The Washington Post reported on Sunday that the Obama Administration is using sanctions to prevent Iranian civilian flights from refueling in Europe—flights that serve as “the main lifeline for Iranians with the outside world.”
This draconian step is particularly troubling since it is coming from an Administration that claimed to understand that isolating the Iranian people could “risk alienating parts of the population with which the West seeks to establish common cause”, and from a President who committed to “a more hopeful future for the Iranian people” through increased student exchanges.
But the Post explains how the Administration is working to divert and ground Iran Air flights by pressing oil companies in Europe not to refuel civilian flights. This is a deliberate effort, according to one source in contact with the Administration, who asserts, “Be sure, the Obama administration is fully aware of the situation Iran Air is in.”
Thomas Erdbrink writes:
[The new sanctions effort] illustrates a shift away from an earlier U.S. policy of reaching out to the Iranian people and trying to target mostly state organizations central to Iran’s nuclear program. Officials now admit that the increased pressure is hurting ordinary Iranians but say they should blame their leaders for the Islamic republic’s increasing isolation.
But Erdbrink quotes a passenger on a diverted flight who takes exception:
“What do we have to do with our government?” an Iranian man asked loudly, after discovering to his surprise that the plane had landed on the Vienna tarmac. “We are becoming prisoners because of these disagreements between Iran and America.”
Stuart Levey, the top Treasury official responsible for sanctions, was asked by Charlie Rose earlier this month whether there was a concern that sanctions punishing Iranians may hurt the America’s image there and play into the Iranian government’s hands.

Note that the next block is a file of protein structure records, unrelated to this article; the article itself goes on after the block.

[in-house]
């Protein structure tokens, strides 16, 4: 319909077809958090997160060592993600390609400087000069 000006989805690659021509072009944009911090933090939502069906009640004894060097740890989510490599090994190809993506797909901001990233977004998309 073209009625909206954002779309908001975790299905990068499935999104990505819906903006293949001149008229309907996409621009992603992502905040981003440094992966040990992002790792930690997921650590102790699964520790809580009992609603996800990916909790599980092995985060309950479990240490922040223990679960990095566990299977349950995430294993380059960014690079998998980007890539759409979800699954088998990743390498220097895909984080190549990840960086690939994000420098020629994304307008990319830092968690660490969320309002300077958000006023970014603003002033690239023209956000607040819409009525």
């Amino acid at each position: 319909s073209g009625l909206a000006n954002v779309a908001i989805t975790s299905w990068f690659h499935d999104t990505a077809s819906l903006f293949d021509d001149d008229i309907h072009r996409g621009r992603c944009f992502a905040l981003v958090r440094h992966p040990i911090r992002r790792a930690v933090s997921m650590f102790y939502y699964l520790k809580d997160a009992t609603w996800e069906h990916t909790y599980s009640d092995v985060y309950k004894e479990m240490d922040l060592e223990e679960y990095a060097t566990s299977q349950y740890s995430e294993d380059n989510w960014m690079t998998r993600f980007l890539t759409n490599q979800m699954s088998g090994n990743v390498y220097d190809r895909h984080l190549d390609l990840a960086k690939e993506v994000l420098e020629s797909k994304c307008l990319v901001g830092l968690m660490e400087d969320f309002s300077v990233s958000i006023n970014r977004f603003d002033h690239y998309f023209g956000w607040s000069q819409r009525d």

Levey responded, “Look, there’s an argument that says that. I don’t think it’s an argument that’s ultimately persuasive because in this case, first of all, we don’t see the people of Iran rallying against the United States because of sanctions.”
But the perception by Iranians that they are becoming “prisoners” stuck between a repressive government that has managed to withstand popular pressure and a U.S. coalition that is indifferent to their suffering is an increasingly prevalent theme.
While President Obama explained last month on BBC Persia that Iranians should blame their own government, not the U.S., for the sanctions, that explanation left Iranians “seething”.
Jason Rezaian reports in the Global Post:
“Our connections with the outside world are diminishing every day,” said one Tehran-based photojournalist. “It feels like we’re being made into another North Korea, and it’s not just our leaders doing this, it’s the rest of the world, too.”
Similarly, an article by Rezaian in the Asia Times today reports on the reactions of Iranian citizens to the reinstated U.S. ban on Persian carpets:
“We’re wondering why the American government would do this,” said Mohammad Mehdizadeh, who comes from the renowned carpet-weaving city of Kerman and was exhibiting his wares at the international fair in Tehran. “These sanctions will only affect people in the trade. What connection does the rug business have with politics?”
The Supreme Leader, attempting to capitalize on sentiments like these, while emphasizing his own message calling for unity against outside threats, claimed today that the sanctions were aimed at creating divisions in Iran and increasing the suffering of the Iranian people.
The Administration should not be surprised by these reports. Just nine months ago, Hillary Clinton was stating that the U.S. sought to press Iran “without contributing to the suffering of ordinary [Iranians], who deserve better than they are currently receiving.” Senior Administration officials said they had to be “deft” because “it matters how the Iranian people interpret their isolation—whether they fault the regime or are fooled into thinking we are to blame.” But now it appears Obama is shifting away from these considerations. Hopefully his Administration is deft enough to take its own advice before it’s too late.